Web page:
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The Meriden Flint Glass Company 1876-1888

Founded in Connecticut in 1876, the Meriden Flint Glass Company employed some of the glass industry's most talented craftsmen, producing internationally award-winning cut and decorated glass.

Although it was only in operation for a brief time, the company was important in the history of the American glassmaking industry and played a role in the development of the early American labor movement.

Meriden Britannia Company administrators were majority stockholders in the Meriden Flint Glass Company, and acted as Directors of the glassworks. Meriden Britannia Company silver catalogs printed between 1877-1888 show many fine illustrations of the glass pieces made for them by the Meriden Flint Glass Company.
The Meriden Flint Glass Company closed in 1886, was sold to James Murray, and then operated as the James Murray & Company glassworks until June 23, 1888. Wave Crest glass, Victorian and art nouveau style glass, was made in Meriden. Noel Tomas notes: Other companies who produced known products include Handel Co. (lamps and plates), A. J. Hall & Co. (painted plate wares) and Helmschmeid Co. as well as the well known large company C.F Monroe.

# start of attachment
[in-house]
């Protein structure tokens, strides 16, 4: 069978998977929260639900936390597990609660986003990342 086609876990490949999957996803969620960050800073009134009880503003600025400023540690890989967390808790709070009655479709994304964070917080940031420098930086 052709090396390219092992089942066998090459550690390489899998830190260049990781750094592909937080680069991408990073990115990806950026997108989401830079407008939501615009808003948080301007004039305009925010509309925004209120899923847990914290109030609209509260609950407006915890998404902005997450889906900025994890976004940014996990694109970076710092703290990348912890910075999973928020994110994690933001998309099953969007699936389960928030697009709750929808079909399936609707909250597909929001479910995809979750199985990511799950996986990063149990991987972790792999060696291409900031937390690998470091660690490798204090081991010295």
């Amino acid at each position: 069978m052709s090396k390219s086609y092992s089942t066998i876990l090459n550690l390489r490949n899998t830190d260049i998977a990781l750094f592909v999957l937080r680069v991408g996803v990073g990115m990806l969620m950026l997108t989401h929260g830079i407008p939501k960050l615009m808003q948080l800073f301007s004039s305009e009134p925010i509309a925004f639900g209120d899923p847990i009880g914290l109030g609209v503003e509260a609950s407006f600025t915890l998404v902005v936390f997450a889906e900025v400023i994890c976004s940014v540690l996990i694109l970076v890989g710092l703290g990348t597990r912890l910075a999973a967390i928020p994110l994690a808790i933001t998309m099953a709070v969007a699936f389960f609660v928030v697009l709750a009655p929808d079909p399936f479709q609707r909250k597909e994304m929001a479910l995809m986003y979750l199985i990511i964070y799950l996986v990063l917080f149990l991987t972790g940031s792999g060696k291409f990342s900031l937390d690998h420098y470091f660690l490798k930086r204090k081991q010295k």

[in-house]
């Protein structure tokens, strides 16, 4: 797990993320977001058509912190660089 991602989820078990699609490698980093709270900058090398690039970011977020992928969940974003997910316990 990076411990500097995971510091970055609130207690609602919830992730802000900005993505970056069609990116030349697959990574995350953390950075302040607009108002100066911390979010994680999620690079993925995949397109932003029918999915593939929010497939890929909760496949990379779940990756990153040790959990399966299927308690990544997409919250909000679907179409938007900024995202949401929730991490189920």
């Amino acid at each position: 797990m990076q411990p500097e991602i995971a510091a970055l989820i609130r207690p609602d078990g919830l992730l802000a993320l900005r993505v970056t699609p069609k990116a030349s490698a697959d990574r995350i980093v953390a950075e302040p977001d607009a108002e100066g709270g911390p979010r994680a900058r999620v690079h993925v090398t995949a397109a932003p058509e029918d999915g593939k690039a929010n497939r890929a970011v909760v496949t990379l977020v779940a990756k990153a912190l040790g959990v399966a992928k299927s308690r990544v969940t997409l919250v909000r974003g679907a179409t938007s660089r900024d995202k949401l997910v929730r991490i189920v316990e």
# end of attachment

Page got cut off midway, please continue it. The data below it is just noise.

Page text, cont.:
> Diane Tobin's book, "The Meriden Flint Glass Company -- An Abundance of Glass," can be purchased online.

> To read Bruce Mitchell's informative notes, see Meriden Glass which includes a photo of the building. Bruce serves on the Board of Directors of the Museum of Connecticut Glass.

> For additional information on the Meriden Britannia Company, click here. Bruce Mitchell's notes describe the relationship between the silverplate and glass industries.